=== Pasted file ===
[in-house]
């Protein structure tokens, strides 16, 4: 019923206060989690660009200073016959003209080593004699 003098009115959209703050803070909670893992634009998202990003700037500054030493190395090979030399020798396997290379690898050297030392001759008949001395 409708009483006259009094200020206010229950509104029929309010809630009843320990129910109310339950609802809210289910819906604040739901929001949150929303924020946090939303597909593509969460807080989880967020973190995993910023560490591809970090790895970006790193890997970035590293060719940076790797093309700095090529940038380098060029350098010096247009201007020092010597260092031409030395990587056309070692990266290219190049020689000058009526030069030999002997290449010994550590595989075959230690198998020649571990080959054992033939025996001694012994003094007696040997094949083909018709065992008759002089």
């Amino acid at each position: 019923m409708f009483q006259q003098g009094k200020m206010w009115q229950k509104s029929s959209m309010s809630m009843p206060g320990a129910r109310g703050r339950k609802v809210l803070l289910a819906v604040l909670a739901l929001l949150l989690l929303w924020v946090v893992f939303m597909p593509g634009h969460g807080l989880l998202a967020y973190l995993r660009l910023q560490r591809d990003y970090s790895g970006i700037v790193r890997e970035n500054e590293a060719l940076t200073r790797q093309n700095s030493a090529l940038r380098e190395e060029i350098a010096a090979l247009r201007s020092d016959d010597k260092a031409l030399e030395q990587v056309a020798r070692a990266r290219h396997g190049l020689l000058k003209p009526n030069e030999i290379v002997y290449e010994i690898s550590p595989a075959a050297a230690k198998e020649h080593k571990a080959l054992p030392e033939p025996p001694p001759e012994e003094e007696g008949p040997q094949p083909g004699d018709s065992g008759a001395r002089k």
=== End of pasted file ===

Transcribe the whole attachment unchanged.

[in-house]
């Protein structure tokens, strides 16, 4: 019923206060989690660009200073016959003209080593004699 003098009115959209703050803070909670893992634009998202990003700037500054030493190395090979030399020798396997290379690898050297030392001759008949001395 409708009483006259009094200020206010229950509104029929309010809630009843320990129910109310339950609802809210289910819906604040739901929001949150929303924020946090939303597909593509969460807080989880967020973190995993910023560490591809970090790895970006790193890997970035590293060719940076790797093309700095090529940038380098060029350098010096247009201007020092010597260092031409030395990587056309070692990266290219190049020689000058009526030069030999002997290449010994550590595989075959230690198998020649571990080959054992033939025996001694012994003094007696040997094949083909018709065992008759002089």
């Amino acid at each position: 019923m409708f009483q006259q003098g009094k200020m206010w009115q229950k509104s029929s959209m309010s809630m009843p206060g320990a129910r109310g703050r339950k609802v809210l803070l289910a819906v604040l909670a739901l929001l949150l989690l929303w924020v946090v893992f939303m597909p593509g634009h969460g807080l989880l998202a967020y973190l995993r660009l910023q560490r591809d990003y970090s790895g970006i700037v790193r890997e970035n500054e590293a060719l940076t200073r790797q093309n700095s030493a090529l940038r380098e190395e060029i350098a010096a090979l247009r201007s020092d016959d010597k260092a031409l030399e030395q990587v056309a020798r070692a990266r290219h396997g190049l020689l000058k003209p009526n030069e030999i290379v002997y290449e010994i690898s550590p595989a075959a050297a230690k198998e020649h080593k571990a080959l054992p030392e033939p025996p001694p001759e012994e003094e007696g008949p040997q094949p083909g004699d018709s065992g008759a001395r002089k």